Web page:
12.21.2007 7:04am
Han Solo:
Personally I think what your seeing here is what a complete disaster this whole EARLY primary thing is.

We need about 4 more debates (real ones, not like IA) where people can have at least a real chance at seeing all the candiates positions.


There are about 1000 questions I still have as a voter about many of the candidates.


We are letting people who have NO IDEA what they are doing pick our next president, and that really pisses me off because I happen to live in a state that by the time it gets here its too late the press will already have 'anointed' one by then.

We need to have NO PRIMARIES before Jun 1 if you want a really educated public.
12.21.2007 8:15am
Sk (mail):
Gotta agree with the commenters.

If I asked you whether you know enough about the safety of the bridges in your town, or the current rules regarding your medical insurance, or the status of environmental protection in your community, or anything whatsover outside of your own professional or personal interest, would you respond that you 'know enough about it?' You drive over bridges every day; you belong to a medical insurance group; and so on.

The fact that social security has been debated for years is irrelevant; in my job, environmental policy has been debated for years. That doesn't mean you have participated in those debates for years.

Not everybody loves to debate social security policy the way pundits do (and not all pundits love to debate environmental policy the way I do, or bridge building policy the way engineers do, or health insurance policy the way insurance adjusters do, etc etc).

Give people a break. Politics is a hobby for some, but not everybody. Most of us have better things to do with our time. Rational ignorance and all that.

Sk
12.21.2007 8:20am
veteran:
DiverDan says:

"So, does my checking "Needs more information" on the Social Security issue reflect political ignorance, or just frustration with the fact that political candidates almost never offer concrete proposals, since that would expose them to more criticism &risk offending voters who agree that a problem exists but favor other courses of action?"

I think you hit the nail as far as the candidates go. The next question is where do the news media fall into this?
Finding good and accurate info through internet is good but requires work and time. Not everybody has both.
12.21.2007 8:27am
MDJD2B (mail):
Three points--

First, it's nice to see that the more technical the subject, the more people felt they needed more information.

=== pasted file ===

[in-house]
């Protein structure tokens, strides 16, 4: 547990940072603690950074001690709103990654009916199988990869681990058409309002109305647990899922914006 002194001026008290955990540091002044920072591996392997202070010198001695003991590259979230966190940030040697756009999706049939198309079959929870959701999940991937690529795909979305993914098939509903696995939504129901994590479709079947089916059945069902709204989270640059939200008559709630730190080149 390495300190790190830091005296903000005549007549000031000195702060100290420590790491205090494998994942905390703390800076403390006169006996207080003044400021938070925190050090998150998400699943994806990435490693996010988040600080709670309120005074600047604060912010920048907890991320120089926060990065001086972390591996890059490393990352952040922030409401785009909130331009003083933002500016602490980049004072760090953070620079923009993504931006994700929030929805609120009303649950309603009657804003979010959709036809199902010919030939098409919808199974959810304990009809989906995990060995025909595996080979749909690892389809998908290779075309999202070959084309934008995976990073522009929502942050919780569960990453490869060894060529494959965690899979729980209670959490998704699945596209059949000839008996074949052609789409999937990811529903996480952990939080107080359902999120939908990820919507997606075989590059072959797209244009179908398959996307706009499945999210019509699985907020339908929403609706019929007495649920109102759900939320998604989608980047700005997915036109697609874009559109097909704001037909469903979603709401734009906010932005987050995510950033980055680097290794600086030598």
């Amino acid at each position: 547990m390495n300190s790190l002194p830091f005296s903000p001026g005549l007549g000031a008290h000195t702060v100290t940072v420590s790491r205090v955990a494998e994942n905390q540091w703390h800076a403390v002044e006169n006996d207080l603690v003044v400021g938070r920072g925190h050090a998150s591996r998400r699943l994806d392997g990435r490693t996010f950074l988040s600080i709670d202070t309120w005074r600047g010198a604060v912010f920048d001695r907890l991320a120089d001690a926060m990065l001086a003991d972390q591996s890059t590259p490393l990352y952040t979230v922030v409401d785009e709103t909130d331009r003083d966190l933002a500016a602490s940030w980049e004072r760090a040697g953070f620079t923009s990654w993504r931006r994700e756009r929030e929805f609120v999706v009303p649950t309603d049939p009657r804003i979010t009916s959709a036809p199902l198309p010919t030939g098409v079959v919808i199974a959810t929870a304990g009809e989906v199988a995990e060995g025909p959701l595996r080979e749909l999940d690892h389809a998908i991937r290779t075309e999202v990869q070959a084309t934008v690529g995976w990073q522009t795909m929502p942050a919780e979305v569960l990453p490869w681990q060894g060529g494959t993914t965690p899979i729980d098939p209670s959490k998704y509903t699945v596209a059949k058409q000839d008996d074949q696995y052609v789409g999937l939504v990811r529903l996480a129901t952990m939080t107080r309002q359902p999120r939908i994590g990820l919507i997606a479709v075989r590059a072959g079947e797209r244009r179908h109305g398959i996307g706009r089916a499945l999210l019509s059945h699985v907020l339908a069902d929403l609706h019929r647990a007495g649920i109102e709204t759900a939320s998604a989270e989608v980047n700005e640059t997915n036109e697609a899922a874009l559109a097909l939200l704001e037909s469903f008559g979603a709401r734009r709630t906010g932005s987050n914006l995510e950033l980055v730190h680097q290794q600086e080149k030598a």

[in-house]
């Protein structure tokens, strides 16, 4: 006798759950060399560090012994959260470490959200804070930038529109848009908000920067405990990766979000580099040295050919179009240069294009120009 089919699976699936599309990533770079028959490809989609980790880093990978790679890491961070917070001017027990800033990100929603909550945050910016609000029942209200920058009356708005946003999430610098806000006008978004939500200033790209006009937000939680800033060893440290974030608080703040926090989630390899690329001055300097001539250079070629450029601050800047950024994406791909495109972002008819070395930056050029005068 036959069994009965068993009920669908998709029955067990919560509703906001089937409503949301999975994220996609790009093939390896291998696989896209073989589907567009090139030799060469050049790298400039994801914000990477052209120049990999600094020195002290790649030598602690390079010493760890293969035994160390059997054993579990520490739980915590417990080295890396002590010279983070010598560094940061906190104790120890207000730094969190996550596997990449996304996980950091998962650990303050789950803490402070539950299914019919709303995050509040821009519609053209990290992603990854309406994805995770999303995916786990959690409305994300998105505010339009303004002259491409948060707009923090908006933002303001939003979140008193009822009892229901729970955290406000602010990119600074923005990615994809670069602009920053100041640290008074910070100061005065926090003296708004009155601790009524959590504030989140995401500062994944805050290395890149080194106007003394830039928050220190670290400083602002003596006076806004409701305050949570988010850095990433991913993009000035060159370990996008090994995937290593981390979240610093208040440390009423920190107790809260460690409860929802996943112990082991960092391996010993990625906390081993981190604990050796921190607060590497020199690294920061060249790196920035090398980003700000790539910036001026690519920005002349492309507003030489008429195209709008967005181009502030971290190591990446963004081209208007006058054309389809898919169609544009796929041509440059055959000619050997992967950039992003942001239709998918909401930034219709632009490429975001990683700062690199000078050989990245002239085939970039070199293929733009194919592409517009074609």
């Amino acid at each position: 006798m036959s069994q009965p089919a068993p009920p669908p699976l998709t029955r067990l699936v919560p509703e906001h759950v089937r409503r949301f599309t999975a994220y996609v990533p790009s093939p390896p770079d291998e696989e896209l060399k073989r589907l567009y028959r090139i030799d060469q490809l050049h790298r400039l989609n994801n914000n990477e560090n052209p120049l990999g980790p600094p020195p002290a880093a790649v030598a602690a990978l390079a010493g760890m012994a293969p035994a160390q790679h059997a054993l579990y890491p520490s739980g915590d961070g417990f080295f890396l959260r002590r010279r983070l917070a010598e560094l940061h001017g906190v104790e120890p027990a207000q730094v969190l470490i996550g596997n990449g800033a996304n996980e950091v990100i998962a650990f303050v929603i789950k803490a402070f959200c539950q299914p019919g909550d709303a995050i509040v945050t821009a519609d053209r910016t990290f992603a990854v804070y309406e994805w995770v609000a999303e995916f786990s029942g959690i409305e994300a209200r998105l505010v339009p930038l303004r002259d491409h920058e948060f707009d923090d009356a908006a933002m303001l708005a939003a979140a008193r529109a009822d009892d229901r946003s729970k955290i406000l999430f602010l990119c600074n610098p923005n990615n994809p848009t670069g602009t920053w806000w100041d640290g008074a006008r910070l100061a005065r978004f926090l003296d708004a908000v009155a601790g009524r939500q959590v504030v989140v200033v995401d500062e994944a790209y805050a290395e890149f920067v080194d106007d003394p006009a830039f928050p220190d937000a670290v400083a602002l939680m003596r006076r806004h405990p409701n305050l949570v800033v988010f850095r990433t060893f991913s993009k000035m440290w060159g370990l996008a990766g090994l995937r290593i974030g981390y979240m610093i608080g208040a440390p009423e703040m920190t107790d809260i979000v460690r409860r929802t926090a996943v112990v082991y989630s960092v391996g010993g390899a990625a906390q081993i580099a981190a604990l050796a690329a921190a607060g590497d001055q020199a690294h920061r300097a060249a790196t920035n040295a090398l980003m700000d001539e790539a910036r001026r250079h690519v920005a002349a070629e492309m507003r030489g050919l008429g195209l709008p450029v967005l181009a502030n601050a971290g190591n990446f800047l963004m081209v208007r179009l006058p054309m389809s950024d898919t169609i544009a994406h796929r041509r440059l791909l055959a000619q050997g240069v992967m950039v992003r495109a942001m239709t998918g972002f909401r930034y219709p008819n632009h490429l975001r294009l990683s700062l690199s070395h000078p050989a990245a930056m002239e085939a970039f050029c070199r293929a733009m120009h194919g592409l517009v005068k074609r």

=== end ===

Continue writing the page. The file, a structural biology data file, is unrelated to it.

Second, it was striking that the results in the two parties were so similar.

Finally, paucity of information is not a disqualification for making a wise selection. Someone who knows little about law or medicine may reasonably choose a lawyer or doctor based on what he knows about the proffesional's qualifications and background, and on what he sees of the person's congnitive abilities and personality when meeting him or her.

Similarly, with minimal knowledge of the issues, a voter can reasonably select a candidate based on background, general philosophy, and the like. Yes-- these are subject to manipulation, and voters may have been able to do a better job before the introduction of modern campaign advertising. But you don't need to be expert on a laundry list of issues to be able to vote responsibly.
12.21.2007 8:55am
TechieLaw (mail) (www):
Another point one can take from that poll:

Republicans care about Terrorism, Immigration, Abortion, National Security, Faith &Values, Judicial Nominations and Gay Marriage much more than Democrats.

Democrats care about Education, Ethanol &Renewable Energy, Health Care/Insurance, National Debt, Relationships With Other Countries, Global Warming (by a long shot), Economy &Jobs, and Social Security much more than Republicans.

(with "much" defined as > 10%)

Anybody want to explain what this means?
12.21.2007 9:02am
Temp Guest (mail):
It would be interesting to know how the poll questions were worded. My suspicion is that the "need more information" and "have sufficient information" responses actually distinguished persons who were undecided on the issue in question from people who had formed a sufficiently strong enough position on the issue that they used this opinion to help form their candidate preference. Some (perhaps most) of the former are probably far better informed than some (perhaps most) of the latter.

A real way to find out the knowledge of persons on these issues would be to ask a series of questions with objectively correct answers, e.g., "What countries border Iraq? What party controls the government of Syria and used to control the government of Iraq? Who is the chief of state of Iran? What percent of US GDP is spent on medical care? What percent of the US budget is spent on defense, social security, medicare and medicaid, interest on the national debt? etc. and build an index of actual knowledge. It would be a fascinating study to compare actual knowledge of voters with their choice of candidate.
12.21.2007 9:10am
Gramarye:
It would be interesting to see this same poll given in another state where voters are arguably "less informed" in some objective sense--a small state with a late primary, for example, which would presumably have gotten much less exposure to both the candidates and the issues--and see how many of its voters stated they needed more information on these topics. I tend to agree with those who said that this is more a measure of humility than ignorance. The rational way to test that is to see how many people with a lesser command of the issues nevertheless felt that they had sufficient information to make their decisions come primary or election time.